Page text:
The man behind the myth

Saint: Sixteen hundred years ago, a young British-born Roman converted the people of Ireland to Christianity.

March 17, 2000|By Heather Tepe | Heather Tepe,SPECIAL TO THE SUN

It's said that on St. Patrick's Day everybody is a little bit Irish. With March 17 as much a secular holiday as a religious one, people celebrate with parades, in a pub and in church services.

But few can separate the facts of St. Patrick's life from fiction.

"What's unfortunate is that often the legends about St. Patrick don't do him justice," says Monsignor Joseph Luca of St. Louis Catholic Church in Clarksville. "For example, the legend that he drove the snakes out of Ireland is just a legend.

"What he should be most remembered for is that he brought Ireland to the status of a Christian nation. His impact was immense."

Luca added, "He was a fiery preacher who organized the Catholic Church in Ireland, establishing many schools, churches and parishes. His strengths were his enthusiasm, his zeal and his organizational ability. Those leadership qualities are what set him apart to single-handedly convert a nation."

Most accounts place St. Patrick's birth around 385 in Britain. His parents, Calpurnius and Conchessa, were Romans in charge of the colonies.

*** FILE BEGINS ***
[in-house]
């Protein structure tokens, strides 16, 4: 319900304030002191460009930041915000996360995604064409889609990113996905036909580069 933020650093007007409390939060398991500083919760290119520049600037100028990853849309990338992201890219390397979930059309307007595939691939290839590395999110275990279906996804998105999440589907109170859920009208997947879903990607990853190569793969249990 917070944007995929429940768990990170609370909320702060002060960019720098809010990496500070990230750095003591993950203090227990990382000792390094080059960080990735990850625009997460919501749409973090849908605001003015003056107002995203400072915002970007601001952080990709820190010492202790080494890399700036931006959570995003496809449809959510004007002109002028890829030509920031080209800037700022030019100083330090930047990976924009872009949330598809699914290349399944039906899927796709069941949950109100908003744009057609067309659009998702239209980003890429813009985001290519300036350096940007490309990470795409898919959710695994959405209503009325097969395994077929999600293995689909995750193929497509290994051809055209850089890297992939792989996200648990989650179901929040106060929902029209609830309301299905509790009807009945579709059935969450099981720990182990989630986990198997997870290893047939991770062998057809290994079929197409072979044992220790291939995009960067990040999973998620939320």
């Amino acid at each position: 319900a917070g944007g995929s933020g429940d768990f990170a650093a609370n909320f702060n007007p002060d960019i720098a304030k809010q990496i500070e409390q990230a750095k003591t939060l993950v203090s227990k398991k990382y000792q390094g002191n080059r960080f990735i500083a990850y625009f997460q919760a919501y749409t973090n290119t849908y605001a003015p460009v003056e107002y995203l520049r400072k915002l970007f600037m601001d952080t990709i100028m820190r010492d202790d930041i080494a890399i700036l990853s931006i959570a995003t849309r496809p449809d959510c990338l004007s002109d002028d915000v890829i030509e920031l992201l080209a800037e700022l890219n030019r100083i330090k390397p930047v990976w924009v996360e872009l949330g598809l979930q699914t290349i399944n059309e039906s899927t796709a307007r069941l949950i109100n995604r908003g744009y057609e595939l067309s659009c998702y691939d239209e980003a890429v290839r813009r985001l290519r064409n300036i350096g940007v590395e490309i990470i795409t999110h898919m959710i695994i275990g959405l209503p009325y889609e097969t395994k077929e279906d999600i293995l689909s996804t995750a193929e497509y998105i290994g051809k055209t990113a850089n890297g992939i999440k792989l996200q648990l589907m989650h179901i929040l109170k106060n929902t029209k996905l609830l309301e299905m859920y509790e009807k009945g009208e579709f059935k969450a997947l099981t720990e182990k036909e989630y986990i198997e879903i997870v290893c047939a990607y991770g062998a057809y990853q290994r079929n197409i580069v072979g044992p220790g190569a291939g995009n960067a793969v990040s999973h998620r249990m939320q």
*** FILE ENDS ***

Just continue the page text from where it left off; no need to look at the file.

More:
About the age of 16, St. Patrick was captured by Irish marauders and taken to Ireland as a slave. It is believed that during his captivity, his love of God grew as he was forced to tend sheep for six bleak years. At this time, Ireland was a land of pagans.

In his spiritual autobiography, "Confessio," St. Patrick describes his escape from captors after hearing God tell him in a dream to flee Ireland by going to the coast. There he found sailors who returned him to his family. Once home, Patrick began studying for the priesthood and was later ordained a bishop.

Patrick wrote of another dream in which he said he was deeply moved by the voices of the Irish people who called to him, "We beg you, holy youth, to come and walk among us once more."

He returned to Ireland, where he spent 40 years preaching the Gospel across the Emerald Isle. The patron saint of Ireland died in the last half of the 5th century.

"In some countries, when missionaries Christianized the people, at times they did not always respect the culture, the rites or the customs of the people," said Sister Mary McFadden of Our Lady of Perpetual Help in Ellicott City. "It's said that St. Patrick tried to teach difficult concepts using nature, which was sacred to the Druids. He took one shamrock and asked, `How many leaves does it have? It has three leaves.' From those three leaves he was able to teach the doctrine of the Trinity -- the Father, the Son and the Holy Spirit in one."

Cardinal William H. Keeler, archbishop of Baltimore, has granted a dispensation from the law of abstinence today in observance of the feast of St. Patrick. This allows Catholics to enjoy a traditional Irish dinner of corned beef and cabbage during what would normally be a meatless Friday during Lent.

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